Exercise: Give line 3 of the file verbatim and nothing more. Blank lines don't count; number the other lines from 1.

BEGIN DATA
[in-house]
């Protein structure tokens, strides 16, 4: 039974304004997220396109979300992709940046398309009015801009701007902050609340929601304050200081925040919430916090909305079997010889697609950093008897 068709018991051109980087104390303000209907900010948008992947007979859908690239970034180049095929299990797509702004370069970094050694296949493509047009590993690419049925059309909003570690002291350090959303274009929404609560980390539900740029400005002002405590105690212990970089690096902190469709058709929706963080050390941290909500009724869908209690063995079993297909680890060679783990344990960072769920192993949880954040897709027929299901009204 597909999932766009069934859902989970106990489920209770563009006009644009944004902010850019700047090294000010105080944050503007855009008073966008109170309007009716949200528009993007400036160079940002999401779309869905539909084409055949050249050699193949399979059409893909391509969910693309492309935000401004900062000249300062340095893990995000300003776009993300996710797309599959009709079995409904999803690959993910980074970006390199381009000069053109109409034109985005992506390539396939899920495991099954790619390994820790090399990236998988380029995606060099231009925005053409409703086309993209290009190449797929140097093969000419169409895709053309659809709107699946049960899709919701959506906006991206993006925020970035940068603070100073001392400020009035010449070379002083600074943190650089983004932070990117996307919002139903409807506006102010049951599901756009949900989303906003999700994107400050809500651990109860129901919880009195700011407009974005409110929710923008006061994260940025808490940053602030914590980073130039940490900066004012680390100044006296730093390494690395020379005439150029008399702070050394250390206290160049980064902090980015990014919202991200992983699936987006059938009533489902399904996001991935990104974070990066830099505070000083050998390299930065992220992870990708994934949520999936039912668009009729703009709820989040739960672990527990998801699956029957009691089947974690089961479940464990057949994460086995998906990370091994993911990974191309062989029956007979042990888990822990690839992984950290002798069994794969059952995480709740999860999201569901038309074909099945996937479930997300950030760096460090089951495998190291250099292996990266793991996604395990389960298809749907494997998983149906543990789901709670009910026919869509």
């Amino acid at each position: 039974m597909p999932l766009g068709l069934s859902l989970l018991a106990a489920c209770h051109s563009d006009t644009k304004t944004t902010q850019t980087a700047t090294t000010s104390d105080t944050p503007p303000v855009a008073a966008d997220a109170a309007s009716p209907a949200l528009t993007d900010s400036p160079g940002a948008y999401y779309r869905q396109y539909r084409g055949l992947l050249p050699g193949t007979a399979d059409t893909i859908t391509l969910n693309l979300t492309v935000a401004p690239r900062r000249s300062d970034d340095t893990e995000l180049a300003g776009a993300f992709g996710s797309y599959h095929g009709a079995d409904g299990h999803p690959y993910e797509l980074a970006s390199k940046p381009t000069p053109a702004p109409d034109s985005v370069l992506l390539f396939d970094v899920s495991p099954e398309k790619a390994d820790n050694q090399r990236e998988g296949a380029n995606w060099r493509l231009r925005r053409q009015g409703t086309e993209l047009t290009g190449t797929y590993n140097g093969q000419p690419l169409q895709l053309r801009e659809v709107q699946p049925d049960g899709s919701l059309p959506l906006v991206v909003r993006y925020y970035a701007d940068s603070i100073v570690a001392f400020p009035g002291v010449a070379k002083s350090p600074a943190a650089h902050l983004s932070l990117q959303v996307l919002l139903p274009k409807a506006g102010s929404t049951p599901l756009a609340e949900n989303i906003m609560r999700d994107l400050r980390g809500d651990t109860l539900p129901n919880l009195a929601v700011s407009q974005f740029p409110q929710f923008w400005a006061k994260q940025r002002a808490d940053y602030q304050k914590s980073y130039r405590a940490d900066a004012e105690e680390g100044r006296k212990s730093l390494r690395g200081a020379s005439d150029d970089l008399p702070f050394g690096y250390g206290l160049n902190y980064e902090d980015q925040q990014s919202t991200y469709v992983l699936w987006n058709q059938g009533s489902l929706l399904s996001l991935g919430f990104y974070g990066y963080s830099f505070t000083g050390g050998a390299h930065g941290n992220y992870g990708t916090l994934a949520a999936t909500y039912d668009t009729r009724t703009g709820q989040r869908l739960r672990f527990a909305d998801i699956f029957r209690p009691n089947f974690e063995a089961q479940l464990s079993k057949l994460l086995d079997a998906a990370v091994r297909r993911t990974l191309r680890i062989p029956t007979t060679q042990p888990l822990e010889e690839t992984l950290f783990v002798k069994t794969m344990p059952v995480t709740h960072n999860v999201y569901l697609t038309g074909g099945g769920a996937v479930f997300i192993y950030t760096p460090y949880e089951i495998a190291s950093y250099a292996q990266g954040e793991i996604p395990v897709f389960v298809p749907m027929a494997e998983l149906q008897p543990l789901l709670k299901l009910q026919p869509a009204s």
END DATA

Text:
């Amino acid at each position: 039974m597909p999932l766009g068709l069934s859902l989970l018991a106990a489920c209770h051109s563009d006009t644009k304004t944004t902010q850019t980087a700047t090294t000010s104390d105080t944050p503007p303000v855009a008073a966008d997220a109170a309007s009716p209907a949200l528009t993007d900010s400036p160079g940002a948008y999401y779309r869905q396109y539909r084409g055949l992947l050249p050699g193949t007979a399979d059409t893909i859908t391509l969910n693309l979300t492309v935000a401004p690239r900062r000249s300062d970034d340095t893990e995000l180049a300003g776009a993300f992709g996710s797309y599959h095929g009709a079995d409904g299990h999803p690959y993910e797509l980074a970006s390199k940046p381009t000069p053109a702004p109409d034109s985005v370069l992506l390539f396939d970094v899920s495991p099954e398309k790619a390994d820790n050694q090399r990236e998988g296949a380029n995606w060099r493509l231009r925005r053409q009015g409703t086309e993209l047009t290009g190449t797929y590993n140097g093969q000419p690419l169409q895709l053309r801009e659809v709107q699946p049925d049960g899709s919701l059309p959506l906006v991206v909003r993006y925020y970035a701007d940068s603070i100073v570690a001392f400020p009035g002291v010449a070379k002083s350090p600074a943190a650089h902050l983004s932070l990117q959303v996307l919002l139903p274009k409807a506006g102010s929404t049951p599901l756009a609340e949900n989303i906003m609560r999700d994107l400050r980390g809500d651990t109860l539900p129901n919880l009195a929601v700011s407009q974005f740029p409110q929710f923008w400005a006061k994260q940025r002002a808490d940053y602030q304050k914590s980073y130039r405590a940490d900066a004012e105690e680390g100044r006296k212990s730093l390494r690395g200081a020379s005439d150029d970089l008399p702070f050394g690096y250390g206290l160049n902190y980064e902090d980015q925040q990014s919202t991200y469709v992983l699936w987006n058709q059938g009533s489902l929706l399904s996001l991935g919430f990104y974070g990066y963080s830099f505070t000083g050390g050998a390299h930065g941290n992220y992870g990708t916090l994934a949520a999936t909500y039912d668009t009729r009724t703009g709820q989040r869908l739960r672990f527990a909305d998801i699956f029957r209690p009691n089947f974690e063995a089961q479940l464990s079993k057949l994460l086995d079997a998906a990370v091994r297909r993911t990974l191309r680890i062989p029956t007979t060679q042990p888990l822990e010889e690839t992984l950290f783990v002798k069994t794969m344990p059952v995480t709740h960072n999860v999201y569901l697609t038309g074909g099945g769920a996937v479930f997300i192993y950030t760096p460090y949880e089951i495998a190291s950093y250099a292996q990266g954040e793991i996604p395990v897709f389960v298809p749907m027929a494997e998983l149906q008897p543990l789901l709670k299901l009910q026919p869509a009204s």